We have just been playing some records – the last one being most appropriate – Wanting You – which is the one you so gaily sang in the bath the other night.
Barry and Deidre have been here tonight – what a couple!!! Well, they are not bad really. I wish you could have been here. We have been playing bagatelle and I have been playing the records in between times. They love the gramophone records and my array of (21st Birthday) presents.
Joyce has arrived here tonight from the dentist. I didn't tell you she was coming home specially to see Mr Plowman. She had to have a temporary stopping as far as I can gather.
I have been working very hard in the office today – figures, figures, figures. How I hate them. I wonder what you think about me going in for nursing? I just want to be pushed into it, otherwise I'm sure I shall never change. Please help me make up my mind. I suppose I should start with a few hours per week first – but how I hate the black-outs – its so much easier to go to classes, as I did last April, when the days are so much lighter.
If you are coming home on Saturday, I will come to meet you at Paddington, then we can have an extra hour together, can't we? I could brave the black-out for you.
Mother wants me to go to a whist drive tomorrow evening with her. I'm not at all keen to go, they are so boring with all the old ladies, don't you agree with me? I can't even get out of it by giving her the money because I just have not got it.
Now let me tell you how work went last Wednesday – that awful day. When I first arrived I just couldn't speak to anyone about you until 11 o'clock and then I told them all. Marjorie said "Fancy sitting there and not telling us all this." But I knew I should simply have burst into tears if I had done so. I felt so sad and utterly at a loss. However I simply bathed myself in work until I came home and then, well you must know how I felt. I think of you all day long and have that lovely picture of you in front of me. Do you think you could have your photograph taken while you are there?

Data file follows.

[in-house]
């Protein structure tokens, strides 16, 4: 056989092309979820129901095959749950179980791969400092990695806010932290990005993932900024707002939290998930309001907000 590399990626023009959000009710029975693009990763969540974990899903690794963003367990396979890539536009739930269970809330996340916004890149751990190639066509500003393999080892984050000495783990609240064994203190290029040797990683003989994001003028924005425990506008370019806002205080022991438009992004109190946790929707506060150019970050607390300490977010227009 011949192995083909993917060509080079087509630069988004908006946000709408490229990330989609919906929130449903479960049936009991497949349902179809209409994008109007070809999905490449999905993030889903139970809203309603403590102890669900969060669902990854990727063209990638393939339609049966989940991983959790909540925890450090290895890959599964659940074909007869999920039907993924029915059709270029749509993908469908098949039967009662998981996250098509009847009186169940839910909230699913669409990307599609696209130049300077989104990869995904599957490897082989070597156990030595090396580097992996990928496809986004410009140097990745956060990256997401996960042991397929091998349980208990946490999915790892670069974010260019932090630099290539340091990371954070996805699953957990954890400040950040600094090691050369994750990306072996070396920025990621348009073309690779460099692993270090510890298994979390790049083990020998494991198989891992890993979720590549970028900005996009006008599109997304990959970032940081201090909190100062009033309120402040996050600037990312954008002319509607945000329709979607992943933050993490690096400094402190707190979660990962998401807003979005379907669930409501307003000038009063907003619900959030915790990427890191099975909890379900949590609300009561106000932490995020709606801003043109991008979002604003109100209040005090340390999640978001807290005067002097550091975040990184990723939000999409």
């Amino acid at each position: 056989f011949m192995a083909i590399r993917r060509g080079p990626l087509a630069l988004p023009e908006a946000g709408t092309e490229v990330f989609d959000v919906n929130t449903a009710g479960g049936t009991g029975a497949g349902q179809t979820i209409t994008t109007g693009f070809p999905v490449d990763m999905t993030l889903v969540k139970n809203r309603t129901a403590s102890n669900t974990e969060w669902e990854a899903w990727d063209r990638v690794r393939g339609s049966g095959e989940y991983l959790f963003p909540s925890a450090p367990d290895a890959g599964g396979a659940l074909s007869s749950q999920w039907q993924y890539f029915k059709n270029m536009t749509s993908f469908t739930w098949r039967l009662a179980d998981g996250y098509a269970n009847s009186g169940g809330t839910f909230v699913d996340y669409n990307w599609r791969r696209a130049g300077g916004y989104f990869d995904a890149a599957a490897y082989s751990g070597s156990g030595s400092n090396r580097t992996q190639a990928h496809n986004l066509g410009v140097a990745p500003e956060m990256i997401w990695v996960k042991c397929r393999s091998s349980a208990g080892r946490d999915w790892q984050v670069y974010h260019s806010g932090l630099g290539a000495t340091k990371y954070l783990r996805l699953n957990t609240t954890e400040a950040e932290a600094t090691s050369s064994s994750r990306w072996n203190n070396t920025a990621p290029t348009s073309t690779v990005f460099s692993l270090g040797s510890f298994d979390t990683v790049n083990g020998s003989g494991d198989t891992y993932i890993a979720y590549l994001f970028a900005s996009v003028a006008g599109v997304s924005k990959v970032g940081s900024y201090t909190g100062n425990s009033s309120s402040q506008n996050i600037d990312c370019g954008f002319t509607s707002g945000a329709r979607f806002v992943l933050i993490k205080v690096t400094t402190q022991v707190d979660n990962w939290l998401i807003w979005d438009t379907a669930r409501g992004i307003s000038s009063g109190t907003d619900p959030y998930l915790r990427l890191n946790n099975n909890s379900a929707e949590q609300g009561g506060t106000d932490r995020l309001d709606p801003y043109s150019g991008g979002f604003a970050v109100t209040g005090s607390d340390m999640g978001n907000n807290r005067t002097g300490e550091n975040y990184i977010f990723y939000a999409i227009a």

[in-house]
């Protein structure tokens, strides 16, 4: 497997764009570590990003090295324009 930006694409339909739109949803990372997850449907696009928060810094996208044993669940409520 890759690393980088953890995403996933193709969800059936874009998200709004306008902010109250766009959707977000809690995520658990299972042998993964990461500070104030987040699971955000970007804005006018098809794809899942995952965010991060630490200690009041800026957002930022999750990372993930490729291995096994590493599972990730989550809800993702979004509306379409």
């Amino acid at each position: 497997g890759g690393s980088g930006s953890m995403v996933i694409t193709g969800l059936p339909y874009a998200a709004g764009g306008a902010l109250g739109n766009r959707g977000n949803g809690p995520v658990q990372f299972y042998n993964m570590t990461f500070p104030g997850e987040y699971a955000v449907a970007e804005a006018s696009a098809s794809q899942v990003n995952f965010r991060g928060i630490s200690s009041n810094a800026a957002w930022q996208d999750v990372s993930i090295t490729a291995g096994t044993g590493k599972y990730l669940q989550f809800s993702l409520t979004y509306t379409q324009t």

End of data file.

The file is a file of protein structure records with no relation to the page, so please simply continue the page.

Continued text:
In one of your letters you said your eyes were aching. Well, don't you think it's time you had some new glasses? I expect it would cost you about £2, but it is worth it, especially as you will be doing a lot of reading and close work.
When I told Betty last week that you had been posted, she said, how sad, because she had been looking forward to another outing with us when Alan comes home in February. Still, I suppose all these outing just have to be postponed until alfter the war & when we shall have our own home.
Next week "Scrooge" from Dicken's Christmas Carol' is on at the Bohemia, Church End. I didn't know there was a picture of it, did you? We must look out for it later on.
Shandy (a dog) is missing you so much that he has been playing me up. He seems to think I am keeping you in the background somewhere. He keeps listening for your knock. Last week he was so annoyed with me for not opening the door to you, that he tore one of my petticoats. These things cost coupons, so me thinks that by the time we get married, I shall be wearing things with huge red patches, that being the only material I have left to patch with. (With which to patch, sorry).
I hope you can come home this weekend, because then you can see the rest of my presents. We can have practically all day Sunday together, and then, perhaps, I can come along to Swansea in a fortnight's time. I think it is a lovely idea of yours to have the Monday off instead of Saturday, it will certainly save traveling in the black out and I expect I could manage some time off on the Saturday morning.
Well, it is now 11.25 pm & I must be going to bed. I do not seem to have written much about anything, but it is worth two-pence ha'penny just to talk to you like this,
Cheerio, all my love,